What to Do When Friends and Family Want to Borrow Money
You’ve started earning extra cash on the side and saving money on your regular purchases, and you’re finally seeing that bank balance rise — congratulations! (And let us know if any of our advice helped — we love reader feedback.)
However, if your friends and family haven’t reached that point, they might turn to you when they need financial help. Helping a loved one out with a loan is a great gesture, but if you’re not careful, your generosity could turn into resentment on both ends of the deal.
That’s just what happened to a friend of mine. She and her husband once loaned $10,000 to the husband’s niece, who promised to pay them back — but it was a verbal transaction. After a year went by with no repayment, my friend was frustrated with her husband and they were both mad at the niece, who now considered the loan a gift. They never did get the money back, and their relationship with the niece has never recovered.
If you’re thinking of helping a friend out — and even earning a little interest in the process — follow these simple rules to make sure the deal goes smoothly. Here’s how to make sure you get your money back and keep your friendship.
Put it in Writing
A funny thing happens when one person lends money to another: the borrower often remembers the transaction differently than the lender does. The loan might suddenly become a gift in the borrower’s mind, or the borrower might remember borrowing less than the actual amount.
This is nothing new: as Benjamin Franklin once said, “Creditors have better memories than debtors.”
A loan shouldn’t depend on anyone’s memory. Always put the transaction in writing. Some people think this formality is unnecessary among friends and family, that a verbal agreement and maybe a handshake are enough. Those people risk losing the relationship altogether when the deal sours.
Lending money is always a business transaction, so you need to draw up paperwork to keep emotions out of it. Here’s what you should put in your contract:
- Both names: the lender and the borrower
- The amount loaned
- The date you loaned the money
- The interest rate (more on this later)
- The date the loan is due to be paid in full
- The date the payments will begin
- The minimum payment and payment schedule
- How payments will be made (PayPal, check or automatic deduction from the borrower’s bank account)
- What the late fees will be (optional)
- What action you will take if the borrower defaults
Circumstances vary, so you should do your own research before drawing up a contract. RocketLawyer offers a free loan agreement template if you want to do it on your own, though consulting an attorney may be a good idea as well.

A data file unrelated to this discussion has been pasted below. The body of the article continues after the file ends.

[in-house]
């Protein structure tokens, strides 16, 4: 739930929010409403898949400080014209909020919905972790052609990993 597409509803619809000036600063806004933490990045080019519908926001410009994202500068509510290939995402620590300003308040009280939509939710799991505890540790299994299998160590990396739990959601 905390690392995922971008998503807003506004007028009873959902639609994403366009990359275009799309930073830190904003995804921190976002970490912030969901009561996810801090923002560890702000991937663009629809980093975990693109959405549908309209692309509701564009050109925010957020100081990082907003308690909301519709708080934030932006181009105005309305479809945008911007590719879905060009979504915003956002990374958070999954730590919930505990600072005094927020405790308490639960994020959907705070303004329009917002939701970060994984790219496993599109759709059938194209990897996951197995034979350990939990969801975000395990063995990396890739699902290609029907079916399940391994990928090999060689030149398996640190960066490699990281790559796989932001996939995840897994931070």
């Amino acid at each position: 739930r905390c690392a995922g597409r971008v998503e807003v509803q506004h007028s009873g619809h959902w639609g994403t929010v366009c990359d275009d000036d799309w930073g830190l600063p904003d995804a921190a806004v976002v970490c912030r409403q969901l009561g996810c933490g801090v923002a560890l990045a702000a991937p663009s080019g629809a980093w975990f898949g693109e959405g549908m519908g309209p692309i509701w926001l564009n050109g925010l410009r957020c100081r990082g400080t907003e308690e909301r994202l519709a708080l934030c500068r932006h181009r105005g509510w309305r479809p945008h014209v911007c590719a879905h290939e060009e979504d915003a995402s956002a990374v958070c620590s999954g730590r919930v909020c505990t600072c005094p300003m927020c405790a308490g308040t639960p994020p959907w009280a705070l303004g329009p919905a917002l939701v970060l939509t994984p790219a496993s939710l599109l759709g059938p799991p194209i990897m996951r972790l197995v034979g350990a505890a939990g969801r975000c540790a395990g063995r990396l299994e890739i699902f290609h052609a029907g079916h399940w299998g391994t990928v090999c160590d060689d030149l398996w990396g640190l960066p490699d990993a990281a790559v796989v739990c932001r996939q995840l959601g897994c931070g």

[Your name] is lending money to [borrower’s name] in the amount of [amount of loan] on [date] at an interest rate of [interest rate] per annum.
Payments of [minimum payment] will begin on [date] and will be due in regular monthly installments on the [date] of each month and will continue until [date of calculated payoff]. Payments will be made by [payment method].
A late fee of [amount] will be charged if the payment is [how many days] or more days late.
[Borrower’s name] can pay the loan off at any time with no prepayment penalty.
If [borrower’s name] defaults on the loan, [lender’s name] will take legal action and [borrower’s name] will pay any collection costs.
You will have more legal standing if you have this document notarized, which could cost a few dollars. Find a notary service by searching for “notary + [your city]” or go to the American Society of Notaries.
Many people wouldn’t think of charging interest to a friend or family member. However, charging interest, despite what you might first think, is a good idea for two reasons:
- If you lend a large sum of money without charging interest ($14,000 or more, as of 2014), the IRS will tax the borrower, viewing the money as a gift. Charging interest helps show the IRS that the transaction is a loan.
- Loaning any amount of money to a friend or family member without charging interest can result in resentment; the relationship no longer feels equal. But if the borrower is paying you interest, he’ll feel less dependent on you — which levels the psychological playing field.
So how much interest should you charge? There’s no need to enter the loan shark business. Charge enough to satisfy the IRS requirements, called the Applicable Federal Rate, and a little more than what you’d earn if you had the money in a savings account.
Now that you have everything set up, don’t comment or gossip about how the borrower is spending money. That’s not your concern. But don’t accept not being paid. If the borrower cannot fulfill the agreement, draw up a new repayment plan or take the action you specified in your contract. Stand firm and be understanding, but professional. Let the borrower know that this loan is important.
If you still feel that you cannot write a contract or charge interest, consider just giving the money away. Lending money without a contract can ruin a relationship — one that might be worth more than any amount of money.
Your Turn: Have you ever loaned money to a friend or family member? What happened?
Disclaimer: This article does not constitute legal advice; the author and The Penny Hoarder are not lawyers. For further information, please consult an attorney.
Laura Agadoni has a background in credit union marketing. Her articles appear in various financial publications such as The Houston Chronicle’s small business section, The Motley Fool, Yahoo! Finance, San Francisco Gate’s real estate section, Zacks, Arizona Central’s small business section and InsuranceQuote.com.